http://www.inc.com/guides/growth/24509.html

Kevin


Interesting Information Security Bits for 11/03/2008

November 3, 2008

Good afternoon everybody! I hope your day is going well.

Here are today’s Interesting Information Security Bits from around the web.

  1. Microsoft: Trojans are huge and China is tops in browser exploits | Latest Security News – CNET News
    An interesting report has been put out by Microsoft that is worth a gander.
  2. Google patches Android security flaw | Latest Security News – CNET News
    There is a patch available for your G1 phone. Better go get it done if you haven’t already.
  3. Cloud Computing: It’s the destination, not the journey that is important
    Lori has a very good point here. You should go read her article because it applies to all of us.
  4. PortSwigger.net – web application security: [MoBP] Filtering and deleting content
    Interesting things going on with the Burp Suite. New features and a major release just around the corner.
  5. PortSwigger.net – web application security: [MoBP] The new target site map
    More cool stuff.
  6. ToorCon X Presentations | Infosec Events
    Yup, more reading.
  7. OWASP NYC AppSec 2008 Video | Infosec Events
    and watching.
  8. Network Security Blog >> PCI Compliance in the Cloud: Get it in writing!
    Martin has written a article that you should read if you have any responsibility for PCI.

That’s it for today. Have fun!

Subscribe to my RSS Feed if you enjoy these daily Interesting Bits posts.

Kevin


Who needs employee exit procedures and disaster recovery plans are for whimps…

November 3, 2008

This article talks about the conviction of Pryavrat Patel for actions he took after his long-term contract employment with Pratt-Read was terminated.

Now, what Mr. Patel did was definitely wrong, but frankly, Pratt-Read should probably put some thought into how they dealt with the situation too.  It took them two weeks to recover from the actions of Mr. Patel and, per the article, were actually using paper and pencil at one point to keep the business running.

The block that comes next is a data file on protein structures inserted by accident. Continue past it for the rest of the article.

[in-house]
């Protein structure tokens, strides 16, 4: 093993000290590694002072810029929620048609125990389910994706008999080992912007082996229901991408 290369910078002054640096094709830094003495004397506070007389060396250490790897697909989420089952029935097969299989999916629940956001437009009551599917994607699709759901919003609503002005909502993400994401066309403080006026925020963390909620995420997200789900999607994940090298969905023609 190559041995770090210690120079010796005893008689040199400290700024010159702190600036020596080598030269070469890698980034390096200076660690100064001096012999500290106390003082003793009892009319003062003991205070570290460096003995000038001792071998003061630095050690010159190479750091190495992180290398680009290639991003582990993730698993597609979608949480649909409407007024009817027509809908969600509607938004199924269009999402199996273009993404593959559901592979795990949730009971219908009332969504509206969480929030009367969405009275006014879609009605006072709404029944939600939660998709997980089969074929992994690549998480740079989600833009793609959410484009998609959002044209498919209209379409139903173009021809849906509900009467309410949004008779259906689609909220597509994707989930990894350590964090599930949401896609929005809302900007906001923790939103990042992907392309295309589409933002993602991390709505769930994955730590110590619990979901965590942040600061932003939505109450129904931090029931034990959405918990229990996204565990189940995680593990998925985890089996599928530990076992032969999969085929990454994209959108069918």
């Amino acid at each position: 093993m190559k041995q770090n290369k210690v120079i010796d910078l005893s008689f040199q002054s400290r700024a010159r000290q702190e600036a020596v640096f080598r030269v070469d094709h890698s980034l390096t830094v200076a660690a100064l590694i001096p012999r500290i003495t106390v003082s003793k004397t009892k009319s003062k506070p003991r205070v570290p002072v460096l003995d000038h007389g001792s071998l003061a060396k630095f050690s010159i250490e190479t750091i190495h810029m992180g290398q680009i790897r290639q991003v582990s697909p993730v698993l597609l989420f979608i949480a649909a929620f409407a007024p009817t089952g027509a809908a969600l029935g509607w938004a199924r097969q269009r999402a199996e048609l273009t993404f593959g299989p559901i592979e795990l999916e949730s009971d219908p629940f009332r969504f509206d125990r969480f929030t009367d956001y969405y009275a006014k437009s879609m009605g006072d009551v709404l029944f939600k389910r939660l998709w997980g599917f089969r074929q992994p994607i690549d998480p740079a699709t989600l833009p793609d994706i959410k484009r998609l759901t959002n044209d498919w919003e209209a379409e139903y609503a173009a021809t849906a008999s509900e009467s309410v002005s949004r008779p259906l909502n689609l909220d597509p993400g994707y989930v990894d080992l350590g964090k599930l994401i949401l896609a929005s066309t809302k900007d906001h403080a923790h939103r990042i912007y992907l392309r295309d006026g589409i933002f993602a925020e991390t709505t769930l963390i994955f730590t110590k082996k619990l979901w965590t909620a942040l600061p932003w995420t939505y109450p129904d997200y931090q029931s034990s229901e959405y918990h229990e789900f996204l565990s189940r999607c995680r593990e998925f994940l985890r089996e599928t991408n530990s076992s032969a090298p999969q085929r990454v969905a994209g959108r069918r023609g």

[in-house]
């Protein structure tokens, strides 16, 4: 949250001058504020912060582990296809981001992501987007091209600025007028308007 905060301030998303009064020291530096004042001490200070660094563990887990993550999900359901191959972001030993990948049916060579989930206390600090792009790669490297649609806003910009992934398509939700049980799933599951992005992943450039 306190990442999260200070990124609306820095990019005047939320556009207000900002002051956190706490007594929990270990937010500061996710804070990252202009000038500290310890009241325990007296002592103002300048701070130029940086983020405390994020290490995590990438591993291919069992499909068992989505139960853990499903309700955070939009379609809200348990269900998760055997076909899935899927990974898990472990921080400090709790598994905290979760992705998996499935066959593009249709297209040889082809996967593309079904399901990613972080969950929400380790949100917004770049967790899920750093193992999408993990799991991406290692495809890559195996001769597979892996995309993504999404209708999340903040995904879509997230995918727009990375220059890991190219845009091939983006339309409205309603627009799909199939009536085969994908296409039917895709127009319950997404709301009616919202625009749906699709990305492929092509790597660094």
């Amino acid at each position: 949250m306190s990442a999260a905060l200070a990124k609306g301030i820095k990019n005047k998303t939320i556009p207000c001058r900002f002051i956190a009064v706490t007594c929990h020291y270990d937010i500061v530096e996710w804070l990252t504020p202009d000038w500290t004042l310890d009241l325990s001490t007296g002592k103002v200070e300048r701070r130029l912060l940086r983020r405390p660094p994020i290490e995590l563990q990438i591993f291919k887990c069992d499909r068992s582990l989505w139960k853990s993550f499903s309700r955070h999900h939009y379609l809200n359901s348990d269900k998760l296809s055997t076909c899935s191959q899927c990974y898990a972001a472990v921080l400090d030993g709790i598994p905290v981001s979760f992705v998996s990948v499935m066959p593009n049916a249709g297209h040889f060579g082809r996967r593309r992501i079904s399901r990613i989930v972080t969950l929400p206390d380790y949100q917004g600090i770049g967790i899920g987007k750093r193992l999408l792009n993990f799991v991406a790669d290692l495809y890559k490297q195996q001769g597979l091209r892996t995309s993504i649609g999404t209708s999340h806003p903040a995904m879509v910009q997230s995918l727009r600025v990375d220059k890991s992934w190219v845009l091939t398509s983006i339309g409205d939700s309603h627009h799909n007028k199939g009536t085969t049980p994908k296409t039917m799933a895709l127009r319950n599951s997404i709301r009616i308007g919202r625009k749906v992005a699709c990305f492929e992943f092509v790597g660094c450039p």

So, how do you bake a fail-cake?

Ingredients:

  1. Long-term system administrator.
  2. No apparent backups.
  3. No apparent disaster recovery plan.

Directions:

Have system admin work on systems for 8 years.  Terminate said administrator. Leave remote access available to administrator and also leave access rights in place. Wait one month and break out pad and pencil to manage business when the systems can’t be used after administrator visits via remote access.

This isn’t the first story of a fired employee/contractor retaining access after being fired and causing mischief, nor will it be the last. However, it does drive home a few things we really ought to be doing in order to protect our business. Not only from situations like this, but in general.

The short list of failures I see in this story are:

  1. No process to terminate remote access and revoke access rights.
  2. Apparently, no backups.
  3. Apparently, no disaster recovery plan or a very poor one if it existed

So kids, make sure you change those passwords and disable the accounts of your departing personnel. Make double sure you change the administrative user passwords on all systems that said individual accessed, have a business continuity and disaster recovery plan, and backup your systems.  Finally, test those plans and backups.  If they don’t work, you are still in the same spot as if you didn’t have them in the first place.

Kevin


Recap: RSA Europe 2008 Day 2

November 2, 2008

Hello again. Day 2 of RSA Europe 2008 was a busy one.  I attended several sessions during the day and then the Security Catalyst, Security Bloggers, Security Twits get together happened that evening. This post will only talk about the day.  The meet-up post will be later. Without further ado, let’s get to it.

‘The New Face of Cybercrime’ Film Screening and Executive Panel Discussion
Fortify